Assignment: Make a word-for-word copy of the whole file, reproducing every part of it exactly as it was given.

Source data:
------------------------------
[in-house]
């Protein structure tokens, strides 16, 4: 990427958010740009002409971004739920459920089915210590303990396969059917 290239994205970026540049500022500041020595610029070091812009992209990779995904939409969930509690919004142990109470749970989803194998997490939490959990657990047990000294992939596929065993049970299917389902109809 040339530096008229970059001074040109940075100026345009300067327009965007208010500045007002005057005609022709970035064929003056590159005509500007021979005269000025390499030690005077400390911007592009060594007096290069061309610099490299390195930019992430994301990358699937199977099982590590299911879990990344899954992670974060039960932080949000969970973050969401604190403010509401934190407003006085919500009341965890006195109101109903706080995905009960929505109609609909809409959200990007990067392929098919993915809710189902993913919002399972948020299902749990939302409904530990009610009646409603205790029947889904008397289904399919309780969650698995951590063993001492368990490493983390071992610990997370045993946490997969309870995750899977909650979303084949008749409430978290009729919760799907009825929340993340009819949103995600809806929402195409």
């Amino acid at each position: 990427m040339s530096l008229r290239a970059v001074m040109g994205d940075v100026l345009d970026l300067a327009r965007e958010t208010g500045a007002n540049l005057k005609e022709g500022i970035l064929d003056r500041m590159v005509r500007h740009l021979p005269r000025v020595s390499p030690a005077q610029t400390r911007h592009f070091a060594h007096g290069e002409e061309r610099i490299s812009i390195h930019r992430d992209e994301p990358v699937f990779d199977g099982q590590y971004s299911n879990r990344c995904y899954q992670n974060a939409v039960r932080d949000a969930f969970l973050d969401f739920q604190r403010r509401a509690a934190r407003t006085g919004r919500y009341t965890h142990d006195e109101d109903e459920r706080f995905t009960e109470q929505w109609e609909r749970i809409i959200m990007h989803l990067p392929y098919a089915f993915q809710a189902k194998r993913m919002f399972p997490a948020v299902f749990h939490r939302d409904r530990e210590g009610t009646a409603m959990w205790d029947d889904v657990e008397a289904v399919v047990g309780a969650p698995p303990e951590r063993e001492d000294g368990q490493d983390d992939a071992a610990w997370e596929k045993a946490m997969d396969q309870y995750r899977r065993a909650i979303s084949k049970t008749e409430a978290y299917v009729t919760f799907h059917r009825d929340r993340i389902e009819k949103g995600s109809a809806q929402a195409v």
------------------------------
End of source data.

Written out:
[in-house]
């Protein structure tokens, strides 16, 4: 990427958010740009002409971004739920459920089915210590303990396969059917 290239994205970026540049500022500041020595610029070091812009992209990779995904939409969930509690919004142990109470749970989803194998997490939490959990657990047990000294992939596929065993049970299917389902109809 040339530096008229970059001074040109940075100026345009300067327009965007208010500045007002005057005609022709970035064929003056590159005509500007021979005269000025390499030690005077400390911007592009060594007096290069061309610099490299390195930019992430994301990358699937199977099982590590299911879990990344899954992670974060039960932080949000969970973050969401604190403010509401934190407003006085919500009341965890006195109101109903706080995905009960929505109609609909809409959200990007990067392929098919993915809710189902993913919002399972948020299902749990939302409904530990009610009646409603205790029947889904008397289904399919309780969650698995951590063993001492368990490493983390071992610990997370045993946490997969309870995750899977909650979303084949008749409430978290009729919760799907009825929340993340009819949103995600809806929402195409």
């Amino acid at each position: 990427m040339s530096l008229r290239a970059v001074m040109g994205d940075v100026l345009d970026l300067a327009r965007e958010t208010g500045a007002n540049l005057k005609e022709g500022i970035l064929d003056r500041m590159v005509r500007h740009l021979p005269r000025v020595s390499p030690a005077q610029t400390r911007h592009f070091a060594h007096g290069e002409e061309r610099i490299s812009i390195h930019r992430d992209e994301p990358v699937f990779d199977g099982q590590y971004s299911n879990r990344c995904y899954q992670n974060a939409v039960r932080d949000a969930f969970l973050d969401f739920q604190r403010r509401a509690a934190r407003t006085g919004r919500y009341t965890h142990d006195e109101d109903e459920r706080f995905t009960e109470q929505w109609e609909r749970i809409i959200m990007h989803l990067p392929y098919a089915f993915q809710a189902k194998r993913m919002f399972p997490a948020v299902f749990h939490r939302d409904r530990e210590g009610t009646a409603m959990w205790d029947d889904v657990e008397a289904v399919v047990g309780a969650p698995p303990e951590r063993e001492d000294g368990q490493d983390d992939a071992a610990w997370e596929k045993a946490m997969d396969q309870y995750r899977r065993a909650i979303s084949k049970t008749e409430a978290y299917v009729t919760f799907h059917r009825d929340r993340i389902e009819k949103g995600s109809a809806q929402a195409v």